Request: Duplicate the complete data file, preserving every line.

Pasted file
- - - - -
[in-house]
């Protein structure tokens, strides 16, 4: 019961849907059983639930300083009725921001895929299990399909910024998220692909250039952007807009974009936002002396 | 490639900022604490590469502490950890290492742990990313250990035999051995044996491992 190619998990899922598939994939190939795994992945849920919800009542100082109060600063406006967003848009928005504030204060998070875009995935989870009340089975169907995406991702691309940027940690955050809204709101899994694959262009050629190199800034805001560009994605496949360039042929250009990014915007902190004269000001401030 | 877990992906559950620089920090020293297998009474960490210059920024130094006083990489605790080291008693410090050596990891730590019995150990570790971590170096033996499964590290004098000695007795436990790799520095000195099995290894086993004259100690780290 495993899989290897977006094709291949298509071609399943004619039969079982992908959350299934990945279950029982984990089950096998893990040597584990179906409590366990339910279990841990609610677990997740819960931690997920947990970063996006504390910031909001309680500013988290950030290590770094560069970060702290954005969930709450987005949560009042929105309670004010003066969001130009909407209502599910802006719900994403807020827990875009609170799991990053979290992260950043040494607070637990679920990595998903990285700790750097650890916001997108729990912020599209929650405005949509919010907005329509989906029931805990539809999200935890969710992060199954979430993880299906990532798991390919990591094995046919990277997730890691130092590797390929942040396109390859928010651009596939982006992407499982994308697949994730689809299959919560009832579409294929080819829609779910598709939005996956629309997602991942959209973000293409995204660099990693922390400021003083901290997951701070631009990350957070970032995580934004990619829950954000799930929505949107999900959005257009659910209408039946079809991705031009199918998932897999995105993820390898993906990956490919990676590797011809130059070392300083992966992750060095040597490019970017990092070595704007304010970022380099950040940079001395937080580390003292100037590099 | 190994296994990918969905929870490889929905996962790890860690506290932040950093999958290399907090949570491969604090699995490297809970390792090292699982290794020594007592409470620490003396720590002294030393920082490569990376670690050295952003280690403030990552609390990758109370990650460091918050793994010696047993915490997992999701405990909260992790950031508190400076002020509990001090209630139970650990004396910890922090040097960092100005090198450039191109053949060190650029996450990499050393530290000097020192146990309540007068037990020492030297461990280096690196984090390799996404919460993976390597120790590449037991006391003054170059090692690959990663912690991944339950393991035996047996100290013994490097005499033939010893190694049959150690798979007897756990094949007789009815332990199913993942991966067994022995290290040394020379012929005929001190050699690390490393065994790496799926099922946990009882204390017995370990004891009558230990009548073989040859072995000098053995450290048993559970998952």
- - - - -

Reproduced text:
[in-house]
């Protein structure tokens, strides 16, 4: 019961849907059983639930300083009725921001895929299990399909910024998220692909250039952007807009974009936002002396 | 490639900022604490590469502490950890290492742990990313250990035999051995044996491992 190619998990899922598939994939190939795994992945849920919800009542100082109060600063406006967003848009928005504030204060998070875009995935989870009340089975169907995406991702691309940027940690955050809204709101899994694959262009050629190199800034805001560009994605496949360039042929250009990014915007902190004269000001401030 | 877990992906559950620089920090020293297998009474960490210059920024130094006083990489605790080291008693410090050596990891730590019995150990570790971590170096033996499964590290004098000695007795436990790799520095000195099995290894086993004259100690780290 495993899989290897977006094709291949298509071609399943004619039969079982992908959350299934990945279950029982984990089950096998893990040597584990179906409590366990339910279990841990609610677990997740819960931690997920947990970063996006504390910031909001309680500013988290950030290590770094560069970060702290954005969930709450987005949560009042929105309670004010003066969001130009909407209502599910802006719900994403807020827990875009609170799991990053979290992260950043040494607070637990679920990595998903990285700790750097650890916001997108729990912020599209929650405005949509919010907005329509989906029931805990539809999200935890969710992060199954979430993880299906990532798991390919990591094995046919990277997730890691130092590797390929942040396109390859928010651009596939982006992407499982994308697949994730689809299959919560009832579409294929080819829609779910598709939005996956629309997602991942959209973000293409995204660099990693922390400021003083901290997951701070631009990350957070970032995580934004990619829950954000799930929505949107999900959005257009659910209408039946079809991705031009199918998932897999995105993820390898993906990956490919990676590797011809130059070392300083992966992750060095040597490019970017990092070595704007304010970022380099950040940079001395937080580390003292100037590099 | 190994296994990918969905929870490889929905996962790890860690506290932040950093999958290399907090949570491969604090699995490297809970390792090292699982290794020594007592409470620490003396720590002294030393920082490569990376670690050295952003280690403030990552609390990758109370990650460091918050793994010696047993915490997992999701405990909260992790950031508190400076002020509990001090209630139970650990004396910890922090040097960092100005090198450039191109053949060190650029996450990499050393530290000097020192146990309540007068037990020492030297461990280096690196984090390799996404919460993976390597120790590449037991006391003054170059090692690959990663912690991944339950393991035996047996100290013994490097005499033939010893190694049959150690798979007897756990094949007789009815332990199913993942991966067994022995290290040394020379012929005929001190050699690390490393065994790496799926099922946990009882204390017995370990004891009558230990009548073989040859072995000098053995450290048993559970998952």